While the sporting aspects of martial arts are fun, it is essential to note that Brazilian Jiu Jutsu is a technique of protecting yourself in case of a self-defense situation. Also, it is vital to recognize the difference in how one should grapple with sporting and real-life situations. To differentiate between the two, we have detailed a list of effective BJJ Submissions for Self-Defense you can use when you need to defend yourself.
BJJ Submissions for Self-Defense
The Americana shoulder lock
Most martial arts practitioners know the Americana shoulder lock as the bent armlock, top wristlock, key lock, or figure four armlock. It is a standard grappling submission in Brazilian Jiu-Jutsu.
While the age-old jiu-jitsu adage of “position before submission” is accurate in pure grappling competition, it is also effective for self-defense. In the course of the Brazilian Jiu-Jitsu training, you will learn how to defend yourself properly. However, that does not mean you should be connivance in being there. Do everything in your power to obtain a dominant position such as side control or mount and maintain that position, especially if you are defending yourself. That is why we include the American shoulder lock on our must-know list of submissions for self-defense.
There is a wide range of suitable submission options, like the side control position or the mount. Those that do not force one to sacrifice their dominant position in pursuit of the hold like the Americana are the best. You can implement the Americana move by pinning the attacker’s wrist to the ground and thread your other hand behind the assailant’s bicep while grabbing your wrist. After that, apply torque on their shoulder, forcing the attacker to submit.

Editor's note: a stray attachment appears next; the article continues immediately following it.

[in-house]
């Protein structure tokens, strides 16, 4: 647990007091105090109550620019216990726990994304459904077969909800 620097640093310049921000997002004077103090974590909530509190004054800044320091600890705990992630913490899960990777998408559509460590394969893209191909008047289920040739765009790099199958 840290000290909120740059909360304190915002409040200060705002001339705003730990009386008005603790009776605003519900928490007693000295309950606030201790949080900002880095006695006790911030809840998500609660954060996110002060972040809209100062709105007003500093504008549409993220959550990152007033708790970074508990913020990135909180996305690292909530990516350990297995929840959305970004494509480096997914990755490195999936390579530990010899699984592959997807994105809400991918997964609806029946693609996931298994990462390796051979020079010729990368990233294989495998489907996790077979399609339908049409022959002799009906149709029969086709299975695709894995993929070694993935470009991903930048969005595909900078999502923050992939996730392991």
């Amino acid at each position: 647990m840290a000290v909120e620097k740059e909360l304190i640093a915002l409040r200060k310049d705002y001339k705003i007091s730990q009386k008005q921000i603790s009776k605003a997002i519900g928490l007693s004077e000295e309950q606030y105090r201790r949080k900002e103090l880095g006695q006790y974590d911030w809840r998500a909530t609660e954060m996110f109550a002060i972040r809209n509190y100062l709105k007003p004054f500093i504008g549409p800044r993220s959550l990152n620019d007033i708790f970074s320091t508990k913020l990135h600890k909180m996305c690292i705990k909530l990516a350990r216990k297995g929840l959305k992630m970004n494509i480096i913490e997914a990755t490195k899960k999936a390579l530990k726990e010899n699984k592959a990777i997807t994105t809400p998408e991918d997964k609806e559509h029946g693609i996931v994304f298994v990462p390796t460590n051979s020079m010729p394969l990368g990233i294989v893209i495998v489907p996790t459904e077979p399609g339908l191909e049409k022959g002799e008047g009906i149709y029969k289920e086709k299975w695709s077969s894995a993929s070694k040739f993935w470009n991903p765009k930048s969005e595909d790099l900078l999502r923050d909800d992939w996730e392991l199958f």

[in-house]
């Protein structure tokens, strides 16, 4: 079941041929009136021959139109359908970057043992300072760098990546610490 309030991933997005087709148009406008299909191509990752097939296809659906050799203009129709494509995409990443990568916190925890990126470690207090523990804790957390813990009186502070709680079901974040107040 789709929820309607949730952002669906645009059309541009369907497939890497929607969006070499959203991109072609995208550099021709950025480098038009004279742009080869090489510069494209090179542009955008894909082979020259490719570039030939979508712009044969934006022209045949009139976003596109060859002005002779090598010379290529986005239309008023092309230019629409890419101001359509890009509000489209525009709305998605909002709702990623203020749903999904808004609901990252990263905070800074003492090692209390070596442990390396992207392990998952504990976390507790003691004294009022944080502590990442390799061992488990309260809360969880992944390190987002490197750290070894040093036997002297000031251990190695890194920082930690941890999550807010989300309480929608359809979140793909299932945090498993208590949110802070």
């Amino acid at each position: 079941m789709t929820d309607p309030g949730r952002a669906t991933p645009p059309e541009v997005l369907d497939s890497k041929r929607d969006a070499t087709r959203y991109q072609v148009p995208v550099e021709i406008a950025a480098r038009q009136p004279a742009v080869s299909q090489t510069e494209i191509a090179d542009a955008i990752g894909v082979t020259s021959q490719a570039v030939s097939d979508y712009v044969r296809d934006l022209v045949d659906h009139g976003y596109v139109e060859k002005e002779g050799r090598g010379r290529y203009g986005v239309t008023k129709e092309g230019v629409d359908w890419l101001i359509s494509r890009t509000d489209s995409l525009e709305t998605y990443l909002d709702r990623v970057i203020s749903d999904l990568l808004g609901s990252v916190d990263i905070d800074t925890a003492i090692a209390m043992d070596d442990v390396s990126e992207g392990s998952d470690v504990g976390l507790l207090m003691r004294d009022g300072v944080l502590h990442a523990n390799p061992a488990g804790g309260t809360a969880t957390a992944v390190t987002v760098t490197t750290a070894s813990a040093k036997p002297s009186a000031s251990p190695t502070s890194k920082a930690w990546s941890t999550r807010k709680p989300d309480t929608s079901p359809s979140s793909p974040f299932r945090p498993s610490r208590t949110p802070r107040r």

The Americana shoulder lock submission does not require one to dismount or abandon the top position. If the submission attempt goes wrong, you are still in the coveted dominant position that gives you a chance to throw strikes, hold the assailant down as you wait for help, or try another submission.
The Guillotine choke
Most fights, whether on the street or in a cage, eventually end up on the ground. Also, most engagements start on the feet. That is where our submission comes in.
The Guillotine choke submission is named after the medieval torture device. lt has existed since from the historic days of the (BJJ) Brazilian Jiu-Jitsu. Although it is among the first submissions, trainees learn, it is beneficial and common at the highest level of MMA and Brazilian Jiu-Jitsu.
However, most MMA practitioners have the perspective that the guillotine choke is a muscular guy move. Since an inexperienced grappler can use the move, it does not mean an expert should ignore it. The submission move is a dominant stranglehold that practitioners use in martial arts, self-defense situations, and in Brazilian Jiu-Jutsu. Its success is not because of the size of a practitioner but the understanding of the holds mechanic.